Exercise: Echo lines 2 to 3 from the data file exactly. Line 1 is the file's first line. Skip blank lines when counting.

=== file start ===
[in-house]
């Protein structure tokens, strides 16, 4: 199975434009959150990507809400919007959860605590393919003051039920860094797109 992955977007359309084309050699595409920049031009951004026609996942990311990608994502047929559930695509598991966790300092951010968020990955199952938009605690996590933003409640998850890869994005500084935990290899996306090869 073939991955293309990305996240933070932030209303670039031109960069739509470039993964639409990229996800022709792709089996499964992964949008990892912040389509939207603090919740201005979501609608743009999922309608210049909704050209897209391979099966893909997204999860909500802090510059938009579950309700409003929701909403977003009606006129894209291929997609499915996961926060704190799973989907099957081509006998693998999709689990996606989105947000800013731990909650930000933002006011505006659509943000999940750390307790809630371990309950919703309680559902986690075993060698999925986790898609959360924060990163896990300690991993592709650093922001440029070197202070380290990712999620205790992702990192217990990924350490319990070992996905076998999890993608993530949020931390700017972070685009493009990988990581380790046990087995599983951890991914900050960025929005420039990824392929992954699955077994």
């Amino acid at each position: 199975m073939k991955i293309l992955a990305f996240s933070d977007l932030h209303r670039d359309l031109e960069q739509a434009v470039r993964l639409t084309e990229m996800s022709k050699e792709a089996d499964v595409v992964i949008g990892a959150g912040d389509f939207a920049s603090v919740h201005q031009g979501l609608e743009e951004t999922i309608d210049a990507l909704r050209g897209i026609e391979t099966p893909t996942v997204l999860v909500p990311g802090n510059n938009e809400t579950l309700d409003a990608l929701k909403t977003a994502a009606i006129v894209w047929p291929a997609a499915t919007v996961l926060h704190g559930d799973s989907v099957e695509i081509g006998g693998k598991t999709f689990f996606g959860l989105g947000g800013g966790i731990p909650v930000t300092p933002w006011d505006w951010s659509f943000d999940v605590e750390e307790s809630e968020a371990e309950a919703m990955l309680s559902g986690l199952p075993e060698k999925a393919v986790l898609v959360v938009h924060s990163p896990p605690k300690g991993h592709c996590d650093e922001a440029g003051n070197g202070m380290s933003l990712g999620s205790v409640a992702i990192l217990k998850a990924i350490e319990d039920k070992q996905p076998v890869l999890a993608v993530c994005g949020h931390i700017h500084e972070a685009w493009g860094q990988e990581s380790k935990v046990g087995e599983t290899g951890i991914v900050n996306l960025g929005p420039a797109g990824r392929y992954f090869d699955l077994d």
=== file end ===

């Protein structure tokens, strides 16, 4: 199975434009959150990507809400919007959860605590393919003051039920860094797109 992955977007359309084309050699595409920049031009951004026609996942990311990608994502047929559930695509598991966790300092951010968020990955199952938009605690996590933003409640998850890869994005500084935990290899996306090869 073939991955293309990305996240933070932030209303670039031109960069739509470039993964639409990229996800022709792709089996499964992964949008990892912040389509939207603090919740201005979501609608743009999922309608210049909704050209897209391979099966893909997204999860909500802090510059938009579950309700409003929701909403977003009606006129894209291929997609499915996961926060704190799973989907099957081509006998693998999709689990996606989105947000800013731990909650930000933002006011505006659509943000999940750390307790809630371990309950919703309680559902986690075993060698999925986790898609959360924060990163896990300690991993592709650093922001440029070197202070380290990712999620205790992702990192217990990924350490319990070992996905076998999890993608993530949020931390700017972070685009493009990988990581380790046990087995599983951890991914900050960025929005420039990824392929992954699955077994």
């Amino acid at each position: 199975m073939k991955i293309l992955a990305f996240s933070d977007l932030h209303r670039d359309l031109e960069q739509a434009v470039r993964l639409t084309e990229m996800s022709k050699e792709a089996d499964v595409v992964i949008g990892a959150g912040d389509f939207a920049s603090v919740h201005q031009g979501l609608e743009e951004t999922i309608d210049a990507l909704r050209g897209i026609e391979t099966p893909t996942v997204l999860v909500p990311g802090n510059n938009e809400t579950l309700d409003a990608l929701k909403t977003a994502a009606i006129v894209w047929p291929a997609a499915t919007v996961l926060h704190g559930d799973s989907v099957e695509i081509g006998g693998k598991t999709f689990f996606g959860l989105g947000g800013g966790i731990p909650v930000t300092p933002w006011d505006w951010s659509f943000d999940v605590e750390e307790s809630e968020a371990e309950a919703m990955l309680s559902g986690l199952p075993e060698k999925a393919v986790l898609v959360v938009h924060s990163p896990p605690k300690g991993h592709c996590d650093e922001a440029g003051n070197g202070m380290s933003l990712g999620s205790v409640a992702i990192l217990k998850a990924i350490e319990d039920k070992q996905p076998v890869l999890a993608v993530c994005g949020h931390i700017h500084e972070a685009w493009g860094q990988e990581s380790k935990v046990g087995e599983t290899g951890i991914v900050n996306l960025g929005p420039a797109g990824r392929y992954f090869d699955l077994d």